Charles Smith is one of those who say change is needed, even writing an opinion piece in the Globe and Mail with Saskatchewan NDP Leader Ryan Meili on the topic three years ago.
Smith, who is a political studies professor at the University of Saskatchewan, believes Saskatchewan is the Wild West when it comes to political contributions.
“When you have unlimited campaign donation rules, the public can ask questions about who are you really governing for, even if that’s not true,” he said.
However, one of Smith’s colleagues said there are pros and cons to allowing organizations to donate.
“For some folks, they think that kind of tradition is still important — whether it’s left, right, environmental or otherwise — to have those voices to be able to participate and donate and make campaign contributions,” Greg Poelzer said.
Elections Saskatchewan oversees all contributions to political parties.
There are no limits on how much a person or a group can donate, only that it is listed on a public database if more than $250.
The premier said it is one of the most straightforward ways for political parties to operate, noting it stops the formation of political action groups.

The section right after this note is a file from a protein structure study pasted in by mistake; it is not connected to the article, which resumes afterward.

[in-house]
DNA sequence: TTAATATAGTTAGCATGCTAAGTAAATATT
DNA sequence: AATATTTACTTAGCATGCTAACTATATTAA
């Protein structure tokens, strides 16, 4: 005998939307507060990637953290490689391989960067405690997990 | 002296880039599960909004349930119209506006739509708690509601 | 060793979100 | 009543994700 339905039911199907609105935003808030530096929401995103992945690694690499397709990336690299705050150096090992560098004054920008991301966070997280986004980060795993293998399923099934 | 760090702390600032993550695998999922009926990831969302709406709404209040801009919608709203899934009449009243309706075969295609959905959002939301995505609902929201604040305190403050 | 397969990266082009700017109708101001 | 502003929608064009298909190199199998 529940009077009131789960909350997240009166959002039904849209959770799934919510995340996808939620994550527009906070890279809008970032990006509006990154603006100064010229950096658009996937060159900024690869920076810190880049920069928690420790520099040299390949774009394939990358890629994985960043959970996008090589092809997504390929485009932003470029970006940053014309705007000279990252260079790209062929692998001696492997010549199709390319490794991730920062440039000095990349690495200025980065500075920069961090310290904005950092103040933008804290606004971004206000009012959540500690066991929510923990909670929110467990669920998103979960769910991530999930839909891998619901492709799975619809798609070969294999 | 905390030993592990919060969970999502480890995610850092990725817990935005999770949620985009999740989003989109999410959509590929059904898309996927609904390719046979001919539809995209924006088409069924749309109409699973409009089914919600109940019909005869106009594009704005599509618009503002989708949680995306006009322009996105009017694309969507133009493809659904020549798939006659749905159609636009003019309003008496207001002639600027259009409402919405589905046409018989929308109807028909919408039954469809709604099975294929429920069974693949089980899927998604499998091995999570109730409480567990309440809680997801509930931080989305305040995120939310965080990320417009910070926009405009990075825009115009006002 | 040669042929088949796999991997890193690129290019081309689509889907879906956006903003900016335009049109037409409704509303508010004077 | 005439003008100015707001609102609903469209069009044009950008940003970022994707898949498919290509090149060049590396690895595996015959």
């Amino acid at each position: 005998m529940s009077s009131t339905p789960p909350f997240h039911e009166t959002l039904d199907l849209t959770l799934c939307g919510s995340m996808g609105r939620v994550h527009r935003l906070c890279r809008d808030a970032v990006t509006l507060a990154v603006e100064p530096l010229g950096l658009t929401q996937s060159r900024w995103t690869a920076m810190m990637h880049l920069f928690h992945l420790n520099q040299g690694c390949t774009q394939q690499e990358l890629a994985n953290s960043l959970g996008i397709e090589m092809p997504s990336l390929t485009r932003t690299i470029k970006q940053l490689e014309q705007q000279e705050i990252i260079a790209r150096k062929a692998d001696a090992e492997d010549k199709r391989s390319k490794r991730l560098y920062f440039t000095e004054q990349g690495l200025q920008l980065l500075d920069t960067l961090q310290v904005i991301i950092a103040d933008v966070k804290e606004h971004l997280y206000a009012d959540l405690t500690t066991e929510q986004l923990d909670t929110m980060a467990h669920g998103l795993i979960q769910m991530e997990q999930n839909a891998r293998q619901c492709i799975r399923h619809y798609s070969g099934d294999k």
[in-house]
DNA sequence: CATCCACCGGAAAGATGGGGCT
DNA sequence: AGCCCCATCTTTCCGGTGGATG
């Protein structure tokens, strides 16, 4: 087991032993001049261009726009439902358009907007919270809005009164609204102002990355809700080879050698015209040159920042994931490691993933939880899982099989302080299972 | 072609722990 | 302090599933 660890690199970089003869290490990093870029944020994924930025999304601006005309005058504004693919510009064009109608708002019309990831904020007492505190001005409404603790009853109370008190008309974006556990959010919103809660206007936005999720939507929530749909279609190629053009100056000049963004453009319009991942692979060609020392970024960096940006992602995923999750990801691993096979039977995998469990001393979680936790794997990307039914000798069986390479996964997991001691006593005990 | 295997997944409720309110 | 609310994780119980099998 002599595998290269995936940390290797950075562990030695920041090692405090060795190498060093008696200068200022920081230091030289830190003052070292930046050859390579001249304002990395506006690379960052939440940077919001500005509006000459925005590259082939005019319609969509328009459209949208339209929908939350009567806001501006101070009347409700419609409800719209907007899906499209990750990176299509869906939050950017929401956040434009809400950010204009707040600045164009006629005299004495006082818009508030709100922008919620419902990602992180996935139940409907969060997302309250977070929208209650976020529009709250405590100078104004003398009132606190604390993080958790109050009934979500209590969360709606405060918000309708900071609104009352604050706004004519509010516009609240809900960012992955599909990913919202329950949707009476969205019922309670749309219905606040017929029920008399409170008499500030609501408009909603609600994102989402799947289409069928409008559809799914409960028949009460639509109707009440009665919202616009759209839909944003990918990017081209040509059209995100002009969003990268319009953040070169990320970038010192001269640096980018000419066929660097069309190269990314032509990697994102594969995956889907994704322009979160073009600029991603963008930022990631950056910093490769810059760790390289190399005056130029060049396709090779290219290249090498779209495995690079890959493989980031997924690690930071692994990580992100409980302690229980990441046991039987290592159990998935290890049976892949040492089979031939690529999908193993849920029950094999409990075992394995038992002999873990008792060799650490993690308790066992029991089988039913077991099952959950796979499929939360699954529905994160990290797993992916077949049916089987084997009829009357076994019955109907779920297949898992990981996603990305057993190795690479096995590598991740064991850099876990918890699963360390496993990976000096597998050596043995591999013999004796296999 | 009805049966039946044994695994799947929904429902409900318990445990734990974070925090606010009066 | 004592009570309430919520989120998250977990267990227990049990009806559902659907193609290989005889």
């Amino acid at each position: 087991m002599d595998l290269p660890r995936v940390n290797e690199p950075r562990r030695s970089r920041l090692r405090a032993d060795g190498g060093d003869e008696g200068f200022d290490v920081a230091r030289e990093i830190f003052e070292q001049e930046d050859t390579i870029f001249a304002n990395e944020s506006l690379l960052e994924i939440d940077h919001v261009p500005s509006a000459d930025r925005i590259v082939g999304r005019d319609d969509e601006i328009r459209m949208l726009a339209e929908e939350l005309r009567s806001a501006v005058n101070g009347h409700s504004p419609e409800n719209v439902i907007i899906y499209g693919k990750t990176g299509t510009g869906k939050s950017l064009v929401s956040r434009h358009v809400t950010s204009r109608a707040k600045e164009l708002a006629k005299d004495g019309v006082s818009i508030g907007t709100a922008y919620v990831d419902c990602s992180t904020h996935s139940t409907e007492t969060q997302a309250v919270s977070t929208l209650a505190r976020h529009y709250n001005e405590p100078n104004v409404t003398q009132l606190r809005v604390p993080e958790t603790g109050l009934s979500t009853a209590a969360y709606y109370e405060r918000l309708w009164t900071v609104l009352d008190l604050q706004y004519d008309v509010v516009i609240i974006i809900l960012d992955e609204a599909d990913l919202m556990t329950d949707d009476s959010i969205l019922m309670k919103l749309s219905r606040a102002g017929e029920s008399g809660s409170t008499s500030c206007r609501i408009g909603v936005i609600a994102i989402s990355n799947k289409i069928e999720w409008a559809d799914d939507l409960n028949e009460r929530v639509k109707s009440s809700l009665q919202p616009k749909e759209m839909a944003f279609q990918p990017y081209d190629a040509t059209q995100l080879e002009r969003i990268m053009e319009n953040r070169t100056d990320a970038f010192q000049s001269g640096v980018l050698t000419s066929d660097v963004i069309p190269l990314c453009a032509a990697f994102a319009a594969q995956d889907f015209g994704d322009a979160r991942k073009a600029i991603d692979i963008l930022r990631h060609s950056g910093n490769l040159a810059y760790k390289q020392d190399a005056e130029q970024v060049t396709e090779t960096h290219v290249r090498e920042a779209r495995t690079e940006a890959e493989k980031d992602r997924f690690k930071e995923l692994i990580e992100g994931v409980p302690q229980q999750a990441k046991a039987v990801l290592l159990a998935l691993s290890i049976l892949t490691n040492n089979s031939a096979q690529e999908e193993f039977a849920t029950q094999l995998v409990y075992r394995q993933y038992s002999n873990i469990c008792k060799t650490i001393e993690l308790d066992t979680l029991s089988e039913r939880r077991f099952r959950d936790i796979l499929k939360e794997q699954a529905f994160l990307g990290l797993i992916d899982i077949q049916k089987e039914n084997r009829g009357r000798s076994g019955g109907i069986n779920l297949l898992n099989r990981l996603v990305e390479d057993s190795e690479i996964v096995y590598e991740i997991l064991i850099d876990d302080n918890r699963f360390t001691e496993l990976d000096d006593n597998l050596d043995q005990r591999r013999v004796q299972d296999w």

“The system we have here in the province is transparent. In many ways it keeps that transparency within the political parties — within Elections Saskatchewan’s reach and realm,” Scott Moe told reporters on Wednesday.
In 2017, the NDP tabled a bill banning corporate and union donations, but every Saskatchewan Party MLA voted it down.
Poelzer added government can take the pulse of the people to see whether they think changes are needed.
“It wouldn’t be untoward say, after the next provincial election, whoever forms government, to take a bit of a small provincial study or commission and go province-wide and see where the electorate really wants to land,” he said.
Campaign reform measures have taken place in other provinces in recent years, including in B.C., Alberta and Manitoba.